IT links to blackout under scrutiny

Investigators search system logs for evidence of sabotage

WASHINGTON -- Federal and private-sector officials this week said they still can't rule out cybersabotage or IT-based failures as the cause of the Aug. 14 blackout.

Although no clear evidence has been found to suggest that the blackout was the result of anything other than an internal technical failure, the FBI's Joint Terrorism Task Forces have been working with the U.S. Department of Homeland Security and the private sector since the blackout to search system logs of critical utility control computers for evidence of insider abuse or outside intrusions.

"All eight FBI field offices that were affected and all of the Joint Terrorism Task Forces were convened immediately on Aug. 14 to investigate the potential for terrorist involvement in the blackout," said Larry Mefford, executive assistant director for counterterrorism at the FBI, speaking yesterday at a hearing of the House Select Committee on Homeland Security.

"Our JTTFs are looking at the issue from various perspectives. One is the external threat to see if we have signs of actual sabotage. We have not yet found any evidence of that," said Mefford.

"In addition, we're very concerned about the insider threat -- somebody who would have access to critical systems from a physical standpoint, a sabotage standpoint and a computer-intrusion standpoint," Mefford said. "We have not yet seen evidence of that, but this is [a] preliminary assessment. We are reviewing the computer logs for evidence of that type of activity."

Congress has also turned up the heat on both the government and the private sector to deliver answers on whether a cybersecurity failure in one or more systems could have contributed to the blackout, especially since the power failure occurred at the height of the Blaster worm outbreak.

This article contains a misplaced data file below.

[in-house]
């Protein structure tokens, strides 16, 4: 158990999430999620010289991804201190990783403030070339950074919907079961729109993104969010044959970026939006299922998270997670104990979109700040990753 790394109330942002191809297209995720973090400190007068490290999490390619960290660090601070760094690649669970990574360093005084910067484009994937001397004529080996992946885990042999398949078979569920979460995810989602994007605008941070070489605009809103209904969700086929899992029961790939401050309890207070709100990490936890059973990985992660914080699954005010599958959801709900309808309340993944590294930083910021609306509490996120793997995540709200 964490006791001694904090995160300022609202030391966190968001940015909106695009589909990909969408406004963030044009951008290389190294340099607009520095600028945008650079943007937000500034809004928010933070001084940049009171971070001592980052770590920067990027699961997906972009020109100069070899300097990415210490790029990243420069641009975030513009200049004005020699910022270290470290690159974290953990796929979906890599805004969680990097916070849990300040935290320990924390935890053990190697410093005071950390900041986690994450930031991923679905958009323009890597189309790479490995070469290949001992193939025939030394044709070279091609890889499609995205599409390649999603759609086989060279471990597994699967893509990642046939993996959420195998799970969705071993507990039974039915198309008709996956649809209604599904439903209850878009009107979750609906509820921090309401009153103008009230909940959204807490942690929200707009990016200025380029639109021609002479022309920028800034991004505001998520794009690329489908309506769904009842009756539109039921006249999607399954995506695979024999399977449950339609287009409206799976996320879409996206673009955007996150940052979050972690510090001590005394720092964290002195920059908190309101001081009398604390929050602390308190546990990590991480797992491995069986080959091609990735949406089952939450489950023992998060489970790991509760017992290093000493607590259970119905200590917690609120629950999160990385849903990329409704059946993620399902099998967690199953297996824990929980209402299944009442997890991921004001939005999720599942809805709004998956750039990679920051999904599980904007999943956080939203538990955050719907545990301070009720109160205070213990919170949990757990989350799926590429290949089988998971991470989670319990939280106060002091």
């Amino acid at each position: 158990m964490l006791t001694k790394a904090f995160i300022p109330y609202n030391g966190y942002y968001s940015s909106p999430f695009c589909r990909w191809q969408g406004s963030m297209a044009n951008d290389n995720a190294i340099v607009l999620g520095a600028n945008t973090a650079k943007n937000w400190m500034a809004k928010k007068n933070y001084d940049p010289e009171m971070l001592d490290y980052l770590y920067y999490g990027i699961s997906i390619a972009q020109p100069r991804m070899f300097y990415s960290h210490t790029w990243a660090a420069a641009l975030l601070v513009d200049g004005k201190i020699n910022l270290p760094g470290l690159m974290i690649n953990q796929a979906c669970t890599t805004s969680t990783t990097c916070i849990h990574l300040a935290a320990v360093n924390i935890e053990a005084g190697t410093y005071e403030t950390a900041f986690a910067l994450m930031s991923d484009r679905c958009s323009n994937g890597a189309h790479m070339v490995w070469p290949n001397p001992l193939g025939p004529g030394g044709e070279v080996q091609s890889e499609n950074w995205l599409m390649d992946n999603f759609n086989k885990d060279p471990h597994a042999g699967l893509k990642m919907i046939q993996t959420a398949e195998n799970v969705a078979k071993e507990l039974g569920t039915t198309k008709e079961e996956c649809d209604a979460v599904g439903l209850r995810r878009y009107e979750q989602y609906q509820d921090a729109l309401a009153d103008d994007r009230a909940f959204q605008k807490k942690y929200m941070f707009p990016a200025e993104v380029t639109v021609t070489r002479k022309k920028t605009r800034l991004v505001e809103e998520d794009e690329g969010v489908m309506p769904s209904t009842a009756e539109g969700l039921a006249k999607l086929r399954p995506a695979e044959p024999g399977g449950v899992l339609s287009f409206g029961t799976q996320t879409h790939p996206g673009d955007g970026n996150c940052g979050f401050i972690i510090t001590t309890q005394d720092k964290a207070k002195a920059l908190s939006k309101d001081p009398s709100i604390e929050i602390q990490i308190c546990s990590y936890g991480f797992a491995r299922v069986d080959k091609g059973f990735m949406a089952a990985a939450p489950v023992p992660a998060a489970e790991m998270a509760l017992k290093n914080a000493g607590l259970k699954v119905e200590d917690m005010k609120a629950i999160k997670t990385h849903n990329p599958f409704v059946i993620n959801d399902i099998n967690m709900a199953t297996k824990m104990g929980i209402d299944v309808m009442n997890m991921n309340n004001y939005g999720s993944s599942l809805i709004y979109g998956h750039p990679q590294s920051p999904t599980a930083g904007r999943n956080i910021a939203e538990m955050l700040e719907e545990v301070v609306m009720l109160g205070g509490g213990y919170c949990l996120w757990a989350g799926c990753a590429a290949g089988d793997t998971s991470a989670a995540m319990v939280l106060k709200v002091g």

Government and industry experts speaking unofficially with Computerworld have linked Blaster to the severity of the blackout, since on the day of the blackout Blaster affected the communications networks used to manage the power grid (see story). But the degree to which the hampered flow of data over those networks might have contributed to the blackout is still unclear.

According to a transcript released by the House Energy and Commerce Committee that detailed telephone calls made between FirstEnergy Corp. and the Midwest regional power grid operator only hours before the blackout was triggered, a control room operator at FirstEnergy complained that the Akron, Ohio-based company had "no clue" what was happening because of unspecified computer problems.

"Our computer is giving us fits too," the operator said. "We don't even know the status of some of the stuff around us."

Responding to accusations that his company may have triggered the cascading failure, H. Peter Burg, chairman and CEO of FirstEnergy, said yesterday at a hearing of the House Energy and Commerce Committee that events on FirstEnergy's system "in and of themselves could not account for the widespread nature of the outage."